Sri Lanka remains a damaged nation and the UN is part of the problem

What happened in 2009 was nothing short of killing on a mass scale. The BBC has received a leaked document that offers damning evidence:

The United Nations failed in its mandate to protect civilians in the last months of Sri Lanka’s bloody civil war, a leaked draft of a highly critical internal UN report says.

“Events in Sri Lanka mark a grave failure of the UN,” it concludes.

The government and Tamil rebels are accused of war crimes in the brutal conflict which ended in May 2009.

The UN’s former humanitarian chief, John Holmes, has criticised the report.

Mr Holmes said the UN faced “some very difficult dilemmas” at the time and could be criticised for the decisions it had taken.

“But the idea that if we behaved differently, the Sri Lankan government would have behaved differently I think is not one that is easy to reconcile with the reality at the time,” he told the BBC’s Newshour programme.

The UN does not comment on leaked reports and says it will publish the final version.

The 26-year war left at least 100,000 people dead. There are still no confirmed figures for tens of thousands of civilian deaths in the last months of battle. An earlier UN investigation said it was possible up to 40,000 people had been killed in the final five months alone. Others suggest the number of deaths could be even higher.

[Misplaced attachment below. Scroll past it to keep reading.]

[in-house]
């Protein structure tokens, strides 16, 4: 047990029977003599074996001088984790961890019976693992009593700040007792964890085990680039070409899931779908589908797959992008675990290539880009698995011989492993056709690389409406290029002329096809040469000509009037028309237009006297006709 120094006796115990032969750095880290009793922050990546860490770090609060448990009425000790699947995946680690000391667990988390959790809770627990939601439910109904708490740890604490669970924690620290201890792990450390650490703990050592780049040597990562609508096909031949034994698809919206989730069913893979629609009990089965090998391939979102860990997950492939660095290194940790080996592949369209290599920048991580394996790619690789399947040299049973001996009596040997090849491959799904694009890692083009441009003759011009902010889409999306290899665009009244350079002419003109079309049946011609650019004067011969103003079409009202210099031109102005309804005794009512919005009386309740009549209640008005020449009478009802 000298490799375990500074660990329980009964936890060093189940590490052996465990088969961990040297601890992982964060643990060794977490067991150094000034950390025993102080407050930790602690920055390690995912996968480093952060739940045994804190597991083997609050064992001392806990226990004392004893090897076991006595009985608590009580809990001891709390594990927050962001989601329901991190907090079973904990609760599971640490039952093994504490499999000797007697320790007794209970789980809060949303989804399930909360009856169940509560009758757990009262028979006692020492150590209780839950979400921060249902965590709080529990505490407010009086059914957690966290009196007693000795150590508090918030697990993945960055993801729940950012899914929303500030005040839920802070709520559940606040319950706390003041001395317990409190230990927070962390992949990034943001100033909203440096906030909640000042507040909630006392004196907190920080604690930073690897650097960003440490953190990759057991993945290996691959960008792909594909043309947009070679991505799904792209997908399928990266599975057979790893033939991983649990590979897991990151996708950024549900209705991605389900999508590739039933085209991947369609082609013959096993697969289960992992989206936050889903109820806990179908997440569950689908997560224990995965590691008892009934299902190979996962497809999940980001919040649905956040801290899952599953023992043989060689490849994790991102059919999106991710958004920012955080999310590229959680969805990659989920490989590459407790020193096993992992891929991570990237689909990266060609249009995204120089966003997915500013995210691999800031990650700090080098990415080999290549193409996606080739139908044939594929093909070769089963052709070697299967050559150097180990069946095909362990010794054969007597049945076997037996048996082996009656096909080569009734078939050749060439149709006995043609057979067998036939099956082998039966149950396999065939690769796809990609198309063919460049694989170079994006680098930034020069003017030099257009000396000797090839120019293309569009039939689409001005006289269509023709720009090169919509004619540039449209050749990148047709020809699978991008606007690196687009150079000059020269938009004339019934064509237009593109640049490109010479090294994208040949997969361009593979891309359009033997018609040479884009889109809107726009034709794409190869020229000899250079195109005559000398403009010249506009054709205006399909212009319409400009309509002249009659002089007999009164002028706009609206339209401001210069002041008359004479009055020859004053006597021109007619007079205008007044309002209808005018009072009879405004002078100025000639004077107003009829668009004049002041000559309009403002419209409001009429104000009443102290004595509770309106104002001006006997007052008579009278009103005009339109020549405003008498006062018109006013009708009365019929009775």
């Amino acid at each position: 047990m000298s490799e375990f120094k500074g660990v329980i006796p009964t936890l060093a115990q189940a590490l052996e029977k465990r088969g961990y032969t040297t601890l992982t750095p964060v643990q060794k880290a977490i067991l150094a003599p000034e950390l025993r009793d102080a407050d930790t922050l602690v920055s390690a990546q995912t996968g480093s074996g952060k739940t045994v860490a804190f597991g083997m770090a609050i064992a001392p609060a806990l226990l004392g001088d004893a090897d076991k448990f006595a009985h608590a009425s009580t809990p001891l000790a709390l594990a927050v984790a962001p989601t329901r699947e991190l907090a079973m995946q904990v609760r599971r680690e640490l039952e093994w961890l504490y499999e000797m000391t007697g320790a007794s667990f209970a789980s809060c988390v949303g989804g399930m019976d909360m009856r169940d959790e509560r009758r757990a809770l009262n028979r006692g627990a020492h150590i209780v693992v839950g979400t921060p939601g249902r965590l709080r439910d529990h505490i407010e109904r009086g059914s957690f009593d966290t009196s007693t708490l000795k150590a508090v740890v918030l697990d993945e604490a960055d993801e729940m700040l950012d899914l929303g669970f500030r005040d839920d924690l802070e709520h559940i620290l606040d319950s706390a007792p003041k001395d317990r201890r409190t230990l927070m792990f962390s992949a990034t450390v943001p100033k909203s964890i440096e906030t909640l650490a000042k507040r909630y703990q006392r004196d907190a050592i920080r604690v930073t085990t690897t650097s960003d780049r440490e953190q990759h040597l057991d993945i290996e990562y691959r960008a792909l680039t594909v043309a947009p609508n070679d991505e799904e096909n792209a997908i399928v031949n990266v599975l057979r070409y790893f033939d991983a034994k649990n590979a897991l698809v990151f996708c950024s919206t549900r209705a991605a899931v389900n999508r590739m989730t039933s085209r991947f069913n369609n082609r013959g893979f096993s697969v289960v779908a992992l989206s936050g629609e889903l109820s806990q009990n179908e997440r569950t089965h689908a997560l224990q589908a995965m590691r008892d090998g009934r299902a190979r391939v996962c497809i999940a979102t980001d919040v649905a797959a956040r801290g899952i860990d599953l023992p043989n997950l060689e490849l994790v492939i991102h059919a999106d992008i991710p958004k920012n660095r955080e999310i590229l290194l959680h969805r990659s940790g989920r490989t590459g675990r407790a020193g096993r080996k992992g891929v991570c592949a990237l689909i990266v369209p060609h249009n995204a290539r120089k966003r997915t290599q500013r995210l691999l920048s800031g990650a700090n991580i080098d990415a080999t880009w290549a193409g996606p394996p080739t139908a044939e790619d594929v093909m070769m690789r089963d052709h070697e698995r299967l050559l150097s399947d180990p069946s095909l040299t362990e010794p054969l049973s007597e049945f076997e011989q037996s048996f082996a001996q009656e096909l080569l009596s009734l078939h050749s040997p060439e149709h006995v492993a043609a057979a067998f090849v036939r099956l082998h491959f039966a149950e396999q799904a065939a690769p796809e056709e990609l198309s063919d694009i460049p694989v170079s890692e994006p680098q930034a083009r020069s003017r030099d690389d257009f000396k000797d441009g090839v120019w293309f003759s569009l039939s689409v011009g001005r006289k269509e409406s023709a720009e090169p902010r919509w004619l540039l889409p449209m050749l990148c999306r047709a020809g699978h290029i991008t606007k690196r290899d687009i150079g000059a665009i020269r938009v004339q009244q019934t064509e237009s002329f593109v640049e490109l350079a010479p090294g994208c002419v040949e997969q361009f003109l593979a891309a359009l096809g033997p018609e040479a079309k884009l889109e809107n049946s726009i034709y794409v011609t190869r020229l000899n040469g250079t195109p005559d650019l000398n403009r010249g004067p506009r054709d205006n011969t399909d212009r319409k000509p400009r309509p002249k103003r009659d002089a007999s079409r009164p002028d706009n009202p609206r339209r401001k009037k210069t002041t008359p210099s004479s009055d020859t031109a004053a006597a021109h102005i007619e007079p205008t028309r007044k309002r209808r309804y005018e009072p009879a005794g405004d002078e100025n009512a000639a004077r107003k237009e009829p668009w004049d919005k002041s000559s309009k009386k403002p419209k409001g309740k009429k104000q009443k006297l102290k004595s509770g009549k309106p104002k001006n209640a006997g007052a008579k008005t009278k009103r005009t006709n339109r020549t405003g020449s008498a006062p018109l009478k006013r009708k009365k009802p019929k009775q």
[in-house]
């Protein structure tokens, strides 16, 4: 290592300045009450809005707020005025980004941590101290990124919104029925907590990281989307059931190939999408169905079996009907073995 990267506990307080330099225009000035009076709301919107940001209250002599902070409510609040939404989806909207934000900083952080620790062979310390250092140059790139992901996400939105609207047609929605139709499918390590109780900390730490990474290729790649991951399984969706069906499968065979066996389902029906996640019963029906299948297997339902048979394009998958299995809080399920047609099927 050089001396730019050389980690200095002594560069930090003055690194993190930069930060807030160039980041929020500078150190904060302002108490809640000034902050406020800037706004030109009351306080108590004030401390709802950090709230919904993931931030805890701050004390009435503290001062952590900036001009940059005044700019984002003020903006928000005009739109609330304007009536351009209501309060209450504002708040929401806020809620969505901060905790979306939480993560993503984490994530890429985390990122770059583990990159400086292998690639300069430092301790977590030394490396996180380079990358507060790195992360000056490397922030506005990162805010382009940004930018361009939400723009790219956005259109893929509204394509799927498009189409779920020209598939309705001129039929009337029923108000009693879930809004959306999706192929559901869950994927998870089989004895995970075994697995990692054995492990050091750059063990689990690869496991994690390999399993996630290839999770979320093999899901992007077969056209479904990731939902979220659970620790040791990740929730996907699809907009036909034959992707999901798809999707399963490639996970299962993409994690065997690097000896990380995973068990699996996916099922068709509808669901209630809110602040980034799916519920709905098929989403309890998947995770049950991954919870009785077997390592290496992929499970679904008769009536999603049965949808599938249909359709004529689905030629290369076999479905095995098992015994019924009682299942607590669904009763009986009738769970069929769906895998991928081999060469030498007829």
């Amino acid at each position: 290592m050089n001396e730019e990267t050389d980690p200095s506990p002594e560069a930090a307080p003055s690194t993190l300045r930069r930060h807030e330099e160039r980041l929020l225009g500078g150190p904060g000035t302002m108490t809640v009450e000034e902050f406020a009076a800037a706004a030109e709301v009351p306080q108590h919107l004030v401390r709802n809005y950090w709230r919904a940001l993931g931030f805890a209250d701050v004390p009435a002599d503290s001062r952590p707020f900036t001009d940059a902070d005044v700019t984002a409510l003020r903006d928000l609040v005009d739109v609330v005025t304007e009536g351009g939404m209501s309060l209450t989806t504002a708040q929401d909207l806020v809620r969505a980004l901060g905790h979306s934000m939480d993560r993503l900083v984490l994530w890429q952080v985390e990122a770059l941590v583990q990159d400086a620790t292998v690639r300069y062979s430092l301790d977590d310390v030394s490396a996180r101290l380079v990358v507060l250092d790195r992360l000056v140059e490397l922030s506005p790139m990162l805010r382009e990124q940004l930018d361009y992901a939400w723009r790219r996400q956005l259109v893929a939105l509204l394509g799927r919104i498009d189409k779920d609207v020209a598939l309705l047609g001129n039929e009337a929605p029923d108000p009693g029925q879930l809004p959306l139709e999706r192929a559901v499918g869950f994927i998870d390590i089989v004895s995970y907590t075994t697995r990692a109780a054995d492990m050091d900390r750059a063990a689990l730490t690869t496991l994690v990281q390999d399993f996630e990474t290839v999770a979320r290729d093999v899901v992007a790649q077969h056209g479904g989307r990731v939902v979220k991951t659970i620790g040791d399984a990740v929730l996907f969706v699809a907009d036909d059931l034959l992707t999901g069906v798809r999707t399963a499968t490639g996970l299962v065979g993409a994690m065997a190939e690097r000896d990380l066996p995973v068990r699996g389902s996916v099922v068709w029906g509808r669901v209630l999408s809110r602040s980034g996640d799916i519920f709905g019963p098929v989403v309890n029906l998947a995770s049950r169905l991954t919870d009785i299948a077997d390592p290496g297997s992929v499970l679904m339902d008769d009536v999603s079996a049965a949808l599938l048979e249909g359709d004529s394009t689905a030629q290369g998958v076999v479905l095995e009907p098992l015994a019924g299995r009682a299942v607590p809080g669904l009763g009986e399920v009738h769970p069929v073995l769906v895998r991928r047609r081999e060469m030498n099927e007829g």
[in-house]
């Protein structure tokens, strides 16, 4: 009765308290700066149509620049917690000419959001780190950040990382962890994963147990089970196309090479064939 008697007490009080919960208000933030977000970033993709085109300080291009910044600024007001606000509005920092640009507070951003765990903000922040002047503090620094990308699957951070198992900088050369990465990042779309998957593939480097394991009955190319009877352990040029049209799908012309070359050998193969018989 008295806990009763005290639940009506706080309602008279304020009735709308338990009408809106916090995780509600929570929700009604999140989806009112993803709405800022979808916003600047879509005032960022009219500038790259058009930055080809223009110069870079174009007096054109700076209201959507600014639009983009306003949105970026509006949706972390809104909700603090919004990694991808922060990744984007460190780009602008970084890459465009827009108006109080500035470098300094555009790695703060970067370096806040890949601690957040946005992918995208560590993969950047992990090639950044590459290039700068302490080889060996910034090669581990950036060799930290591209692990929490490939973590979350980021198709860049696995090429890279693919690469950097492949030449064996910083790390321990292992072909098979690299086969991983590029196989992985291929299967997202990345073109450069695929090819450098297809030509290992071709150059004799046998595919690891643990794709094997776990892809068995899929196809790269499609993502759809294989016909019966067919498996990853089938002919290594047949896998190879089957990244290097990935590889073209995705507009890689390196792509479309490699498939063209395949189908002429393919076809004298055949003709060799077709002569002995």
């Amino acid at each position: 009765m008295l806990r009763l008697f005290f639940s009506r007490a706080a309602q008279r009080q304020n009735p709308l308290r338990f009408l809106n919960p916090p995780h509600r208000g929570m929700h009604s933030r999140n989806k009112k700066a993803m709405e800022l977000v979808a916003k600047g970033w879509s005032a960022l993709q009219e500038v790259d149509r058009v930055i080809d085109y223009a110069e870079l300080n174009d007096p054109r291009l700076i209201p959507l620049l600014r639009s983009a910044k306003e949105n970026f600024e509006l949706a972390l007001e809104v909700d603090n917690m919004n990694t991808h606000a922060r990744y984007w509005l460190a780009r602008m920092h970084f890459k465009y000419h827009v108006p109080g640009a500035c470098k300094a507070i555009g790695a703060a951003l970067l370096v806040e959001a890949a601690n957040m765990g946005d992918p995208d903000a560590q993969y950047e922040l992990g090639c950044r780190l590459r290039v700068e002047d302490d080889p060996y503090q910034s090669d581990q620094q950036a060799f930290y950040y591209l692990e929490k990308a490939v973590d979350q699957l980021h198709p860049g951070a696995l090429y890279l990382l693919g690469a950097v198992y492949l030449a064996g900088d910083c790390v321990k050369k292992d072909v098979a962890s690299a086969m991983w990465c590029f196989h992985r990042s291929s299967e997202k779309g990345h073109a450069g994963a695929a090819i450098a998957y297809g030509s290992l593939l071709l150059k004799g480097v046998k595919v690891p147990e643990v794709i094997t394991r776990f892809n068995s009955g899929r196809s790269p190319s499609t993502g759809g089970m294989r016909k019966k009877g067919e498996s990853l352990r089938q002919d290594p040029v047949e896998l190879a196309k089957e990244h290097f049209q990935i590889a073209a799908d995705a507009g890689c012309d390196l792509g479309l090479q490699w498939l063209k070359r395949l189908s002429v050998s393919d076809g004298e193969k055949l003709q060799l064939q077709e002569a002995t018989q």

Events in Sri Lanka mark a grave failure of the UN to adequately respond… during the final stages of the conflict and its aftermath, to the detriment of hundreds of thousands of civilians ”

UN internal review panel

Former senior UN official Charles Petrie, who headed the internal review panel, told the BBC the “penultimate” draft the BBC has seen “very much reflects the findings of the panel”. He is now in New York to present the report to the UN Secretary General Ban Ki-moon.

Sources say a brief executive summary, which sets out the panel’s conclusions in stark terms, has been removed in a final report which will number about 30 pages, with additional detailed annexes.

UN spokesman Martin Nesirky told the BBC the UN does not comment on leaked reports. He said a final version would be published once the secretary general had received and read it.

Senior UN sources say Ban Ki-moon is determined to act on its wide-ranging recommendations in order to “learn lessons” and respond more effectively to major new crises, such as Syria, now confronting the international community.

The UN’s investigation into its own conduct during the last months of the conflict says the organisation should in future “be able to meet a much higher standard in fulfilling its protection and humanitarian responsibilities”.

The report does highlight the positive role played by some UN staff on the ground and the secretary general, but it points to a “systemic failure”.

The panel questions decisions such as the withdrawal of UN staff from the war zone in September 2008 after the Sri Lankan government warned it could no longer guarantee their safety.

Benjamin Dix, who was part of the UN team that left, says he disagreed with the pullout.